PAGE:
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Tell thou thy earl his divination lies,
And I will take it as a sweet disgrace,
And make thee rich for doing me such wrong.
Thou shak’st thy head, and hold'st it sin or fear
To speak a truth :--if he is slain, say so;

The tongue offends not that reports his death.
[Morton.] Yet the first bringer of unwelcome news

Hath but a losing office; and his tongue
Sounds ever after like a sullen bell,

Remember'd tolling a departed friend. Lord Bardolf interrupts the speaker by asserting that he cannot believe young Percy is dead : Morton continues :

I a'm sorry I must force you to believe
That which I would to heave'n I had not seen.
But these mine eyes witness’d, in bloody state,
The never-daunted Percy on the earth,
From whence, with life, he never more sprung up.
His death once known, took courage

from his troops.
Douglas is living, and, I trust your brother,
But the .... sum of all, my lord, is this,
The king hath won, and hath sent out a power,
Under the conduct of young Lancaster,

And Westmorland, to meet you: this is all.
[North.] In poison there is physic; and these news,

That would have made me sick had I been well,
Have in some measure made me well, being sick
Hence, therefore, with this crutch!
A scaly gauntlet now with ribs of steel
Must glove this hand : and hence, thou sickly quoif!
Thou art a guard too wanton for the head
That princes, flesh'd with conquest, aim to hit.
Now bind my brows with iron; and approach
The rugged’st hour that time and spite dare bring !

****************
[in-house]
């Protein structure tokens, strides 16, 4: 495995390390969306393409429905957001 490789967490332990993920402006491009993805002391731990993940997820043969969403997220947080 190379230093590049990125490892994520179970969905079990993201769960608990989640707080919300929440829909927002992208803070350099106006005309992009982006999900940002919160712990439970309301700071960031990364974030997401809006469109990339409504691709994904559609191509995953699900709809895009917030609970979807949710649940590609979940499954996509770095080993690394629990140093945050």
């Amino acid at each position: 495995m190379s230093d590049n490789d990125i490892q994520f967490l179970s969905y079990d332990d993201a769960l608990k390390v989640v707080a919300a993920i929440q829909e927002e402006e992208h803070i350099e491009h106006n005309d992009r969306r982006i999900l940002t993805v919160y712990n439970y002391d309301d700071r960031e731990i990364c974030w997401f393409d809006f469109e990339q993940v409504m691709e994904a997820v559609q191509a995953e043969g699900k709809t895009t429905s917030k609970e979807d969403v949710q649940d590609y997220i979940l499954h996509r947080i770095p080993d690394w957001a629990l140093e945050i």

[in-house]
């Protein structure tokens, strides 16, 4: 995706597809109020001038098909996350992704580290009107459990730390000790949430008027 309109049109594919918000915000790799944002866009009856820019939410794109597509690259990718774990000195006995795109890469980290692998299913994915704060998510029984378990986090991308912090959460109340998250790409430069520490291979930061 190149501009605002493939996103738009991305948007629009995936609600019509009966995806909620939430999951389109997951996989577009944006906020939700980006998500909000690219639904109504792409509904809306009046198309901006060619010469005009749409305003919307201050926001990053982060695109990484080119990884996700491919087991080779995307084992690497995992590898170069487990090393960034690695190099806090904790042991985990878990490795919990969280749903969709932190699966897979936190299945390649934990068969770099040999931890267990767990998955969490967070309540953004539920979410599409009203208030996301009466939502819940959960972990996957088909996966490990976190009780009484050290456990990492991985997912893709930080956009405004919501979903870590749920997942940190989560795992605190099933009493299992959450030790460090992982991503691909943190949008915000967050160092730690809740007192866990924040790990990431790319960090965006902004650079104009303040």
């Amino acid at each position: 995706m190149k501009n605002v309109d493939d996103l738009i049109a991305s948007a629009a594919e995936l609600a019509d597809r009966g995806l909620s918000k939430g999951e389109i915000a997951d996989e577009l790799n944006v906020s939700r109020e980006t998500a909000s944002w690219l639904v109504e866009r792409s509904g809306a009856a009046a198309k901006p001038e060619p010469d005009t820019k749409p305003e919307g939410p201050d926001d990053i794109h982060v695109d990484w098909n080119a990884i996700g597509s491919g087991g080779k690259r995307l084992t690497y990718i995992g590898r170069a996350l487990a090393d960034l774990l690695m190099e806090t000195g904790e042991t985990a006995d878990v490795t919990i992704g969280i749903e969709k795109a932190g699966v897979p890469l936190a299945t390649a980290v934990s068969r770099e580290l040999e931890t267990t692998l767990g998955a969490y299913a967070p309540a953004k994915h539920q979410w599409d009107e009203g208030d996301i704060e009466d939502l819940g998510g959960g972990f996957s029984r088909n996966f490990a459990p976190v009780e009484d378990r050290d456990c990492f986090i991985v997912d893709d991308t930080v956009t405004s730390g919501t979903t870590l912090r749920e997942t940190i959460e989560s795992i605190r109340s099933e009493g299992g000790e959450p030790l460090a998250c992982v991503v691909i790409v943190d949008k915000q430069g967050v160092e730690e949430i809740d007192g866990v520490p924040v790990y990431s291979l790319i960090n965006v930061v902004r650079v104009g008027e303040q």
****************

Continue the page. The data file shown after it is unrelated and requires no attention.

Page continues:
Let heaven kiss earth; and let not nature's hand
Keep the wild flood confin'd; let order die:
And let this world no longer be a stage
To feed contention in a lingering act;
But let one spirit of the first-born Cain

Reign in all bosoms, that, each heart being set
On bloody courses, the rude scene may end,

And darkness be the burier of the dead ! The other two persons endeavour to calm and soothe the earl: Lord Bardolf first speaks : [L. Bar.] Sweet earl, divorce not wisdom from your

We all, that are engaged to this loss,
Knew that we ventur'd on such dangerous seas,
That if we wrought out life, 'twas ten to one:
And yet we ventur'd :—for the gain propos’d
Chok'd the respect of likely peril fear'd:
And since we are o'erset, venture again.

Come, we will all put forth, body and goods. [Morton.] 'Tis more than time; and, my most noble lord,

I hear for certain, and do speak the truth,
The archbishop of York is up
With well-appointed powers: he is a man
That with a double surety binds his followers.
My lord, your son had nothing but the bodies,
The shadows, and the shows of men, to fight :
For that same word rebellion did divide
Their souls

away from them; but now the bishop
Turns insurrection to religion :
Suppos’d sincere and holy in his thoughts,
He's follow'd both with body and with soul :
He sanctifies rebellion with the blood
Of fair king Richard scoop'd from Pomfret stones ;
Derives from heaven his quarrel and his cause;

And more and less do flock to follow him. [Northumb.] I knew of this before; but, to speak truth,

The present grief had wip'd it from my mind.
Go in with me, and counsel every one
The aptest way for safety and revenge.
Get posts and letters, and make friends with speed :

Never so few, and never yet more need. From Warkworth, it will not be difficult, notwithstanding the distance, to transport ourselves in imagination to


the palace in London. The scenes must not be supposed
quite contemporaneous, but distant also by a little interval
of time. King Henry, in his night-gown, is speaking to
a page :
[K. Henry.] Go, call the earls of Surry and of Warwick;

But ere they come, bid them o'er-read these letters,
And well consider of them : make good speed.-

thousands of my poorest subjects
Are at this hour asleep!--Sleep, gentle Sleep,
Nature's soft nurse, how have I frighted thee,
That thou no more wilt weigh mine eyelids down,
And steep my senses in forgetfulness?
Why rather, Sleep, liest thou in smoky cribs,